Virtual Community

Can community be achieved virtually?

It’s a topic that’s been in recent news in Christian circles with the acquisition of “The City” by Zondervan. It was also brought up today, in brief, during one of my Systematic Theology classes.

It’s been something I’ve been pondering as I have been thinking about the redemptive purposes of Facebook & other social networking sites (and the redeeming value of the internet, in general). My conclusion? I’d like to think that real community can only happen in honest relationship with others. Now, if this is achieved through honest relationships in online communities, then I think virtual community can be achieved. But I doubt that this would hold up very long, because there are too many walls that one could hide behind in these virtual settings (not to say there aren’t any masks one could have in face-to-face interactions, either).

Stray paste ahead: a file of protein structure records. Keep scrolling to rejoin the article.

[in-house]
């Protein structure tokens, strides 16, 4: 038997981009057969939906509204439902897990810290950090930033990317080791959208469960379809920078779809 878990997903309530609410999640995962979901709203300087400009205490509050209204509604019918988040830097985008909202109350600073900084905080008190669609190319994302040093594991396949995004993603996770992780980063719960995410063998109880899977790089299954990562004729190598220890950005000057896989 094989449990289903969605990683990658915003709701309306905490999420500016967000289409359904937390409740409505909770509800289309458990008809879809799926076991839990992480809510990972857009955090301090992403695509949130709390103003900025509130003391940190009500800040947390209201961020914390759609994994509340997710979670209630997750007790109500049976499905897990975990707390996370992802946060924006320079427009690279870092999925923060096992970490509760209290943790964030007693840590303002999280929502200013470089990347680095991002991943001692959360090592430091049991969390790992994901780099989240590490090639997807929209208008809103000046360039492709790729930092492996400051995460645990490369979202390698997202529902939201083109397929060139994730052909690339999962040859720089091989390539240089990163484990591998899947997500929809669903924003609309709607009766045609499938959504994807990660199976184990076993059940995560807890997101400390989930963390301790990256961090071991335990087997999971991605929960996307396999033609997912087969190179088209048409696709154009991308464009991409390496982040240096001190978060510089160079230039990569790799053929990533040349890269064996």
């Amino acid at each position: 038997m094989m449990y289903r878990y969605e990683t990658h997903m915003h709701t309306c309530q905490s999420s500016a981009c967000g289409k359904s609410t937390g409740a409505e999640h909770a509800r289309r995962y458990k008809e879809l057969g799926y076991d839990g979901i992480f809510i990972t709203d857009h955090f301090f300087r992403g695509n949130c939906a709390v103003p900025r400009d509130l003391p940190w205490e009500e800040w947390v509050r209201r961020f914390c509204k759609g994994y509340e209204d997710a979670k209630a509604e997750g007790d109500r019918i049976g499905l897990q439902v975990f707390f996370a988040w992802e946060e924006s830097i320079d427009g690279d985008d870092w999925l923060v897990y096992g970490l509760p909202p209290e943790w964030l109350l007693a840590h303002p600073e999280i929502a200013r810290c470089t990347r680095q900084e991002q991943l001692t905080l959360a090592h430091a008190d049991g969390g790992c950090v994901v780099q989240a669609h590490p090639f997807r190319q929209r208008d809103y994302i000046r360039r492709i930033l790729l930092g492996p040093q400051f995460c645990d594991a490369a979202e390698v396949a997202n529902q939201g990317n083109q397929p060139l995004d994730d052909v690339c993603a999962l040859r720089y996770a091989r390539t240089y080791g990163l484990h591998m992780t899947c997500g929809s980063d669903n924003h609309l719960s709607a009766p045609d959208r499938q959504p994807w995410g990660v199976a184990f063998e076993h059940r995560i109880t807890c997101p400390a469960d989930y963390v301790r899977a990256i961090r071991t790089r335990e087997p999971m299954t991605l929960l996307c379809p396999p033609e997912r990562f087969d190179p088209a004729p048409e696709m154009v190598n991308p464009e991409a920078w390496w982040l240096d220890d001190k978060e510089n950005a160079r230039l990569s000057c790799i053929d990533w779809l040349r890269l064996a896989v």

All that to say, I’m not made up in my mind about all this stuff yet. But I thought it was interesting enough to throw it out there. I’m interested in what other people think.

Can community be acheived virtually? Ought the Body of Christ seek virtual communities as a viable option?


One Comment on “Virtual Community”

  1. HJ says:

    Virtual communities may be better for some who don’t have a problem sharing with people they don’t know as well, but have a hard time confessing things to their close friends/peers for fear of judgment. One also has a larger pool of individuals he/she may choose to trust (albeit it may be hard to know how trustworthy they are). More convenient and more time to think what one wants to say.

    On the other hand, most communication is non-verbal. Sometimes the only way to dig into the deeper/harder issues is to view contradictions in what they say from how they’re saying it and probe around there. Discussing hard issues and celebrating victories can/should only be done in person IMO and they’re the crux of having a community.

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